I think that is part of what we are doing to MLS teams this year, combined with some DC swagger and a bite that wasn't there last season. I am not saying that we will compete better in the CCC, we still give up too many soft goals (espeically at home), but I think our depth is a key factor to winning or tying late that a lot of people are over looking.

At 17 May, 2009 02:44, Anonymous Grunthos said...

I'd completely agree with that, Kinney. I get the impression most MLS observers still haven't figured out that we're good, still don't know us well enough to know why we are getting points. The FSC guys kept harping on Moreno/Emilio/Gomez/Fred, but we play just as well with Tino, Pontius, Wallace, even Barklage (so far) in there.

Jakovic continues to impress also, and it seems to me that he is the major reason our defense is beginning to cohere. We haven't found the right balance yet between our midfield and defensive line, and Chivas made us pay for it in the first half, just as Toronto made us pay last week; but that's a correctable problem.

Very happy with the way we toughed that one out on the road. We don't always have it for all 90 minutes, but the good DCU, the traditional DCU we know and love, is showing up every match now. I am excited!

This team is not far away from turning draws into wins and starting to frighten people. I'd say nobody in the East will match this squad for the rest of the season, but then I look at the cluster**** in net, and I remember that we still have some problems to address.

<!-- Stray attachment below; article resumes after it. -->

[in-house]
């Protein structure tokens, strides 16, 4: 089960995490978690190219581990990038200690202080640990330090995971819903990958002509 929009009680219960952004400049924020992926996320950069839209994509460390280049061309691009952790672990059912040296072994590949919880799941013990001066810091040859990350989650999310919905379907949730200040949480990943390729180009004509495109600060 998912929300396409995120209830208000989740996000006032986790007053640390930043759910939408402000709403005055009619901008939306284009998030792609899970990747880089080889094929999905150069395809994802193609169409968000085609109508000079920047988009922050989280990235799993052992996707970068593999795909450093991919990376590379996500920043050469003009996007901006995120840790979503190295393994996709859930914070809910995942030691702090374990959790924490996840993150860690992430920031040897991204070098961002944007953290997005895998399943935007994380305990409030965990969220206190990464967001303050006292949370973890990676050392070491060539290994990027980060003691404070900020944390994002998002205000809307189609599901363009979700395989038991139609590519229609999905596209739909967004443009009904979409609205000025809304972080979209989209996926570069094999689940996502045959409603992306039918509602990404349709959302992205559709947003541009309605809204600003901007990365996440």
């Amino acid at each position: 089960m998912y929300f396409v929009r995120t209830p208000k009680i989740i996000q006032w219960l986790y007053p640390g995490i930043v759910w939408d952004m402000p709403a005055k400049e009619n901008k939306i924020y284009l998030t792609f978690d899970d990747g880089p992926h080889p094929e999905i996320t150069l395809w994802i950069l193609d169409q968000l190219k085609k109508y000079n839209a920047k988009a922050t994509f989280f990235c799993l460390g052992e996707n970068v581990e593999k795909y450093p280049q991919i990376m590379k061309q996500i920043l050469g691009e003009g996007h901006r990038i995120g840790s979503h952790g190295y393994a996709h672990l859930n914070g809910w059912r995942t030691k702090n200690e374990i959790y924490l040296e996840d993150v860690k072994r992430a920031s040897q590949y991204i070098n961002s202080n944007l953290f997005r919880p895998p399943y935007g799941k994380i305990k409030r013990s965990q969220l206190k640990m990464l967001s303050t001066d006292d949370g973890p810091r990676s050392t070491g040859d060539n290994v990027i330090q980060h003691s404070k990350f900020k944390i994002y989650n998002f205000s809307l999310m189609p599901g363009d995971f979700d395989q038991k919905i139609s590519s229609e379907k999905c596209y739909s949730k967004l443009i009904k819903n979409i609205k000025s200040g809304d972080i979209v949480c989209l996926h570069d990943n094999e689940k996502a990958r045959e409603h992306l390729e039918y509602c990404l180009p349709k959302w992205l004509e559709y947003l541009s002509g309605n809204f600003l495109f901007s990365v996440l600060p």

At 17 May, 2009 09:10, Anonymous Skippy said...

I'll be honest, I never thought two. I thought DCU would pick up one goal and have some good chances for the second, but not quite get it.

I don't disagree with Kinney, I would also like to toss out the theory that the attack changes when the subs come in. Pontius, Wallace, Tino, and Barklage are all very aggressive - they attack defenders head on, there's a lot of speed and willingness to shoot. Gomez, Emilio, Moreno are less aggressive directly - the attack seems slower, but passing is quicker and (usually) more accurate and the runs more intelligent; they'll pass the ball into position rather than take a low percentage shot. I know none of this is a shocking revelation, but I have to wonder if a defense is playing against one type of offense for 65 minutes and all of sudden the attack changes almost 180 like that, if defenders are getting caught trying to play against an attack that is no longer on the field. Just a thought.

At 17 May, 2009 15:52, Anonymous Bootsy said...